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Balanced Fund

The Balanced Fund (Wholesale) fell 4.8% over the quarter, underperforming its SAA weighted benchmark by 2.2% and impacted by an extremely challenging environment. The Fund continues to outperform over the medium to long term.

26 April 2022

From an absolute return perspective, the negative performance was driven by the international equities portfolio which fell 9.3% over the quarter as markets reacted to increasing inflation and the Russian invasion of Ukraine. While equity market downturns are typically associated with a decline in bond yields and the AUD, high inflation and soaring commodity prices saw a breakdown in the defensiveness of the AUD and fixed income, impacting our unhedged international equities and fixed income exposures. Over the quarter the Australian Government 10-year bond yield rose 116bps to 2.8% leading to a 6% decline in our fixed income portfolio.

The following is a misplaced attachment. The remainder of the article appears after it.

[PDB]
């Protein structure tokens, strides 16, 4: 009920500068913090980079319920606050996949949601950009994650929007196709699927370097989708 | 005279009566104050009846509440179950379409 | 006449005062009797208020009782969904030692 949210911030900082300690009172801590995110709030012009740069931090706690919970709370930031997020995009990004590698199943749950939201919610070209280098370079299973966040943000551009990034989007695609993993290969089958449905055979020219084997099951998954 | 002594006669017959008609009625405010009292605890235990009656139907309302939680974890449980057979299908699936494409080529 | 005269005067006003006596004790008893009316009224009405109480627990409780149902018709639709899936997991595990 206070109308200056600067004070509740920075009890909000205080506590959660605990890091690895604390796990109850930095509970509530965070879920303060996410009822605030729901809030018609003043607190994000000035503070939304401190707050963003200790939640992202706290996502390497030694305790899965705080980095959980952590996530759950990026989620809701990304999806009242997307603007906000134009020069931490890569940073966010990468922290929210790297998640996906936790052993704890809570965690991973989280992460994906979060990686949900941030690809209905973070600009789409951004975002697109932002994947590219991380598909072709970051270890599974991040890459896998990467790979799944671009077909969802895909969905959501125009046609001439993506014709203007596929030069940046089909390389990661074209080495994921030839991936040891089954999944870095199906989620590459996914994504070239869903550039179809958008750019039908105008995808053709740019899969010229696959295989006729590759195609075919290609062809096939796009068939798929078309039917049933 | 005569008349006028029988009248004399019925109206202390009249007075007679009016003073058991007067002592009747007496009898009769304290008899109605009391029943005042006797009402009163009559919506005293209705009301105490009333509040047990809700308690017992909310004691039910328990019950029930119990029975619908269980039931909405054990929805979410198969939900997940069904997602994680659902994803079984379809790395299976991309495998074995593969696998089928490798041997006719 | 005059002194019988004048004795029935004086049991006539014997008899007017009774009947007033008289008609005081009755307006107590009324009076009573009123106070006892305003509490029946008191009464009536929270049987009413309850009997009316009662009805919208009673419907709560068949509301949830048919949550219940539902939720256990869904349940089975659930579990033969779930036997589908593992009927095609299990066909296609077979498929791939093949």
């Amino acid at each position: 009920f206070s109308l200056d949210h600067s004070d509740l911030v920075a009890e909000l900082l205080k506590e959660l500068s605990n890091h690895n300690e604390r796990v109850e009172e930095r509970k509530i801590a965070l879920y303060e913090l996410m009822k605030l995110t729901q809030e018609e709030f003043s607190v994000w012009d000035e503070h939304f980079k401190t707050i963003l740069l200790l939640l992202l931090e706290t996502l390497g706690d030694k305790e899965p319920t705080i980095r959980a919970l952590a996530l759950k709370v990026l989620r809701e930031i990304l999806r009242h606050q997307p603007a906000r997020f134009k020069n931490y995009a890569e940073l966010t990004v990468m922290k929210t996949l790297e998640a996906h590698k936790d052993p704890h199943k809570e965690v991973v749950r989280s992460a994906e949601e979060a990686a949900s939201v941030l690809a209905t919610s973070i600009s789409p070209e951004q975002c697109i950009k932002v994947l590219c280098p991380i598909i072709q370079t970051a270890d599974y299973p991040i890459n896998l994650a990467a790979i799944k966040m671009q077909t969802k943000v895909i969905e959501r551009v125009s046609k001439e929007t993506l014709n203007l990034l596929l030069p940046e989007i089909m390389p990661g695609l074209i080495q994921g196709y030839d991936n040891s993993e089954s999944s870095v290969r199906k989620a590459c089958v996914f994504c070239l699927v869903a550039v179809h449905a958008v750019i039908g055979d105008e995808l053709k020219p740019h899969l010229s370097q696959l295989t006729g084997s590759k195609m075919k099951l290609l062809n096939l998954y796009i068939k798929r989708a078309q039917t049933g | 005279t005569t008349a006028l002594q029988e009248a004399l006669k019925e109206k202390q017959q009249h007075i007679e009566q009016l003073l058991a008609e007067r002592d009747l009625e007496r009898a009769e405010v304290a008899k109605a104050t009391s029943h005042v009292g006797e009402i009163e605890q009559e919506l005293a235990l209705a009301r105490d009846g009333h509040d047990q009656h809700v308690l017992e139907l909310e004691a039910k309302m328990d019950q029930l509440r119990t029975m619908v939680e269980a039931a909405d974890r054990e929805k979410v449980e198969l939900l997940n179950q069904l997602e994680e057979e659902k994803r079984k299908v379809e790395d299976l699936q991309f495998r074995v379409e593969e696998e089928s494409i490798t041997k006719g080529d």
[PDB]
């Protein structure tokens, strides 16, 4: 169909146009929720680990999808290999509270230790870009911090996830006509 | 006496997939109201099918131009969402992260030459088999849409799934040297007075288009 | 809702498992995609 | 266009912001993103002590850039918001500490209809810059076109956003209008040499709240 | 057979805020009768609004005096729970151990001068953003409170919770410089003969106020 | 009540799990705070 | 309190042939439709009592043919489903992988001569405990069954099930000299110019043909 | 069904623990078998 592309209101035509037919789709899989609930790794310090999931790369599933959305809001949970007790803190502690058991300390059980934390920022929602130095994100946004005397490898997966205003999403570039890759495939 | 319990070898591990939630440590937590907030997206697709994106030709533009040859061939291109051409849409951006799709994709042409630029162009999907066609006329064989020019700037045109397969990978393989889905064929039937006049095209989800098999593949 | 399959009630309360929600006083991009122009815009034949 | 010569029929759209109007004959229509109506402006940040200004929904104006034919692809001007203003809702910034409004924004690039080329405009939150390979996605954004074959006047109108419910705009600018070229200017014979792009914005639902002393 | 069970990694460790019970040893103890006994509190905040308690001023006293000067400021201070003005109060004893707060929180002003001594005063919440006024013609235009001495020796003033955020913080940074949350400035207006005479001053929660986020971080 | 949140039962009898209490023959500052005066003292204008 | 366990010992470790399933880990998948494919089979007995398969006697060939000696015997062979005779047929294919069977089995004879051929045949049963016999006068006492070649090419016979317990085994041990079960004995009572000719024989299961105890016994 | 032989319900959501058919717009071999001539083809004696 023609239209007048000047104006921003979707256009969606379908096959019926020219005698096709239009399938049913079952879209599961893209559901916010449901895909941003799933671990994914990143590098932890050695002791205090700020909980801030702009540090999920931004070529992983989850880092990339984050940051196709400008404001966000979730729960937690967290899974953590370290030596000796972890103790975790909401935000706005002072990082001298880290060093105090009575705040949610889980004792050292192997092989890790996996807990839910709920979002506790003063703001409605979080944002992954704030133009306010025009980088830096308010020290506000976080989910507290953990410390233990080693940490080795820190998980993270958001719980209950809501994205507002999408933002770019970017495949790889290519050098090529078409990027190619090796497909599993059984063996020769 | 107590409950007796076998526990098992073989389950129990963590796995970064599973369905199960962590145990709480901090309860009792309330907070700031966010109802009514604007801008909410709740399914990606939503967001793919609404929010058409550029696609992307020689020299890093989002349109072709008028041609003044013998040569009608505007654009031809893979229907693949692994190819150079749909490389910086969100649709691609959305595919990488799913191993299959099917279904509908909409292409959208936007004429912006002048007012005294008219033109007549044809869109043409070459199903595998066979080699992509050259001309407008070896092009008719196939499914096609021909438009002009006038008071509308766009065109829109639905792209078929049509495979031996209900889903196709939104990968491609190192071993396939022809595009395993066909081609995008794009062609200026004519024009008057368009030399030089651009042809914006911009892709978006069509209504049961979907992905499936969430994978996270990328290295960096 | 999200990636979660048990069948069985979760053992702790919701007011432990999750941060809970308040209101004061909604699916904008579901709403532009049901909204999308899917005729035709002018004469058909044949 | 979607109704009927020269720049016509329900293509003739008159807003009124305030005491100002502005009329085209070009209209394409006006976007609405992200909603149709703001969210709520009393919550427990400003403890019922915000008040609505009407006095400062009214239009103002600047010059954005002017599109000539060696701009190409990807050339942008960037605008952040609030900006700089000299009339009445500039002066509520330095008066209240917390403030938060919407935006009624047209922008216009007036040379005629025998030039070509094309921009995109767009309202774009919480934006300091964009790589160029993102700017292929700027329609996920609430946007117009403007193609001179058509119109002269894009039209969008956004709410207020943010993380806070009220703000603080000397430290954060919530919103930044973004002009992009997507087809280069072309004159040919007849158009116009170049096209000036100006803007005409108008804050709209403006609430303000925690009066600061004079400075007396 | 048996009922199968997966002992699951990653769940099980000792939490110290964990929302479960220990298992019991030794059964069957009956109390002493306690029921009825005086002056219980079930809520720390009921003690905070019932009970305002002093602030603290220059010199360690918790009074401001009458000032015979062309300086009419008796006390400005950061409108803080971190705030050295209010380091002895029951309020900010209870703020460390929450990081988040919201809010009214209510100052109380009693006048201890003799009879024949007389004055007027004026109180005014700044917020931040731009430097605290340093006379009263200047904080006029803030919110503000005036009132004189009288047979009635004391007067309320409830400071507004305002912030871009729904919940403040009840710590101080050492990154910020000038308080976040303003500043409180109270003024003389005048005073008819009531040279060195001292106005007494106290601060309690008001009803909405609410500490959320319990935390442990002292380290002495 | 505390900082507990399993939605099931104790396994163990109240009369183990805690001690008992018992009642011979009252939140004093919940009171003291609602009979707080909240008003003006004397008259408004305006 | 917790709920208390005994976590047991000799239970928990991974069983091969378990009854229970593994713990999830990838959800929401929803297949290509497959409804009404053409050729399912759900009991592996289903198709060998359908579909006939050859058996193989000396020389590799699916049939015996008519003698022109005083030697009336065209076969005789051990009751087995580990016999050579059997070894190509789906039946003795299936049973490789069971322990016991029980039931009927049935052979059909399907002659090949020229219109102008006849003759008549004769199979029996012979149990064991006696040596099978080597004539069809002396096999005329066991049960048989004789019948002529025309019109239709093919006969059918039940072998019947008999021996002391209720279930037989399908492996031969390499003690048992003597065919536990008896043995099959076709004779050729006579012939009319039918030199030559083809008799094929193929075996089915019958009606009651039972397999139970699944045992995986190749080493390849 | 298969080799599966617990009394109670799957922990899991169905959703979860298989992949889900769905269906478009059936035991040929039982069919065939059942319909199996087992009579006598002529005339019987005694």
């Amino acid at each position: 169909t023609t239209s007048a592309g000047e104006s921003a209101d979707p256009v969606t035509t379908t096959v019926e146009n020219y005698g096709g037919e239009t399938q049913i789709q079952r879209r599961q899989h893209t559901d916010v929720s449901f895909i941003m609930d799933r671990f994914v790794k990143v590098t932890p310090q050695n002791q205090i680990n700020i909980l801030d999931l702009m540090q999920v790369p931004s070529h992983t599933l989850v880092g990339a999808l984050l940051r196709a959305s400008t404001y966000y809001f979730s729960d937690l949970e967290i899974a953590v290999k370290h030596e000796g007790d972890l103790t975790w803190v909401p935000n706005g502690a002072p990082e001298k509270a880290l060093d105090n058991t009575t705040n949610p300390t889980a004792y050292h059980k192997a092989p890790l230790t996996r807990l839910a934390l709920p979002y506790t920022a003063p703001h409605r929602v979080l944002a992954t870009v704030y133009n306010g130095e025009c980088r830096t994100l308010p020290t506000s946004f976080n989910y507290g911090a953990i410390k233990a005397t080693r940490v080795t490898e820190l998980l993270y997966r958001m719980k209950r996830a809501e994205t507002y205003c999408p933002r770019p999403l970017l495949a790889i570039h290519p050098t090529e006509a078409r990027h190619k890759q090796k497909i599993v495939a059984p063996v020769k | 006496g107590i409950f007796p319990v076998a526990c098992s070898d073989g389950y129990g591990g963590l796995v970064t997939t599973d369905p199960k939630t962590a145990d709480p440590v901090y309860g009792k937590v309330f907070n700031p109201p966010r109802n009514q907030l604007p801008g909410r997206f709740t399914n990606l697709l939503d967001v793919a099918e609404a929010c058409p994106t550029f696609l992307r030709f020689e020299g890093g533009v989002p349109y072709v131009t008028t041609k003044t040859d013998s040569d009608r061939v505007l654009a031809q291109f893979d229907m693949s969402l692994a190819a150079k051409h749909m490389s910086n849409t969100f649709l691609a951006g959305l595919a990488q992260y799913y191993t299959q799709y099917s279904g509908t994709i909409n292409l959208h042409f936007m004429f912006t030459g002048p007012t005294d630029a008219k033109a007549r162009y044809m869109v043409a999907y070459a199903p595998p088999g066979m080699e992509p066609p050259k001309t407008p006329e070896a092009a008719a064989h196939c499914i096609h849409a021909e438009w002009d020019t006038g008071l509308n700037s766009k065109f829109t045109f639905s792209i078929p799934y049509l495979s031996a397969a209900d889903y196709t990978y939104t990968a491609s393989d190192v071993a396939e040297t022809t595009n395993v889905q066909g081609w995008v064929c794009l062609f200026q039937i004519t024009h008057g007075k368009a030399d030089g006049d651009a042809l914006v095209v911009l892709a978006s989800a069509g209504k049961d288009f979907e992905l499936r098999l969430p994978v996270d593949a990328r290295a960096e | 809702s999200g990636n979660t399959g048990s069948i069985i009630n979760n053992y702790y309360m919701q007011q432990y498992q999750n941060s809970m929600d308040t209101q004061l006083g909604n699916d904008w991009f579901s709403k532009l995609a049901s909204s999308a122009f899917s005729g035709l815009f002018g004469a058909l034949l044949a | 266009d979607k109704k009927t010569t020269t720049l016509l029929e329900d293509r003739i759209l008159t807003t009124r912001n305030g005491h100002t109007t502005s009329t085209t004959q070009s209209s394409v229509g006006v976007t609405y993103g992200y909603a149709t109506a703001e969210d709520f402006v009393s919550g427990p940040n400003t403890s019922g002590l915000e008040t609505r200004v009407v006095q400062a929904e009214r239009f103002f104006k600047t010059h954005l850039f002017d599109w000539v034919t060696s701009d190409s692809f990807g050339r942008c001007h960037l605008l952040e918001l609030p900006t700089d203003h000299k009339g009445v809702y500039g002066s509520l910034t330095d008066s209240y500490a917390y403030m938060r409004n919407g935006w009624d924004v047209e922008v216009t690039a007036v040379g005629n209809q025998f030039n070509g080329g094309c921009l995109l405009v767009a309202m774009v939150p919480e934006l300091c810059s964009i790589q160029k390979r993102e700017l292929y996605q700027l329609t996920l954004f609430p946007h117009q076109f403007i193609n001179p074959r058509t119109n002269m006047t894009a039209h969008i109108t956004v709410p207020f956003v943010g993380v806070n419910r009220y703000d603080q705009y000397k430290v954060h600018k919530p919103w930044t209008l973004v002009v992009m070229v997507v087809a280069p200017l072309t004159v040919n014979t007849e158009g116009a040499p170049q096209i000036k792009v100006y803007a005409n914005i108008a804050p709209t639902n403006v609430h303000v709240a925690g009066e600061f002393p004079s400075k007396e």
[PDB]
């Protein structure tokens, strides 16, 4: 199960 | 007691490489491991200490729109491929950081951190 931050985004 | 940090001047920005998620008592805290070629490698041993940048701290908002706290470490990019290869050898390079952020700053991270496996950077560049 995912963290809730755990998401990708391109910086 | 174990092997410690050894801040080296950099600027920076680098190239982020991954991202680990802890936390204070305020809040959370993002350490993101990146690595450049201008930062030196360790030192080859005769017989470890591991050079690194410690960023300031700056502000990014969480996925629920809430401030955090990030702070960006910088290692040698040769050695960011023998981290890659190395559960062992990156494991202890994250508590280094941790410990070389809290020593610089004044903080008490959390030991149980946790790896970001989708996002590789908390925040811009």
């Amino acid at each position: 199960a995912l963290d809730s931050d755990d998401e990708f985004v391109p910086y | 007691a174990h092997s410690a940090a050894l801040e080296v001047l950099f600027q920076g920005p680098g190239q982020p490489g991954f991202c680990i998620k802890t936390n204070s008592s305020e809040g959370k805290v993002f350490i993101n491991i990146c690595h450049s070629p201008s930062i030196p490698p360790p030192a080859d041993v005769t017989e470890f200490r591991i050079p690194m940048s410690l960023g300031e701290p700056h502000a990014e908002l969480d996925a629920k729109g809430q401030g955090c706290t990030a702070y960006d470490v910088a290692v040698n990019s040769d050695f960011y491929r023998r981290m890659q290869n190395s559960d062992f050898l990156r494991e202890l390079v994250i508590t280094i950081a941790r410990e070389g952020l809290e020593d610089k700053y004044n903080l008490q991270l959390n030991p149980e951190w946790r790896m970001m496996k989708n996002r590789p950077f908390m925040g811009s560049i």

From a relative performance perspective, it was our domestic equities exposure which drove the underperformance, returning -4.5% against the benchmarks S&P ASX 200 return of 2.2%. This was largely driven by an underweight position to the materials sector, where many of the stocks do not meet our ethical criteria, and which rallied on the back of high commodity prices. An overweight to the information technology sector also detracted, with the sector being particularly impacted in a rising yields environment.

Balanced (Wholesale) Fund Performance

As at 31 March 2022*

3 months
Fund: -4.8%
Benchmark: -2.6%

1 year p.a.
Fund: 6.4%
Benchmark: 7.8%

3 years p.a.
Fund: 8.8%
Benchmark: 7.9%

Since inception p.a.
Fund: 8.9%
Benchmark: 8.1%

*Source: FE fundinfo. Benchmark is the Australian Ethical Balanced Composite. Past performance is not a reliable indicator of future performance.

Inception date: 28/03/2018.

Balanced (Retail) Fund Performance

As at 31 March 2022*

3 months
Fund: -5.0%
Benchmark: -2.6%

1 year p.a.
Fund: 5.7%
Benchmark: 7.8%

3 years p.a.
Fund: 7.9%
Benchmark: 7.9%

5 years p.a.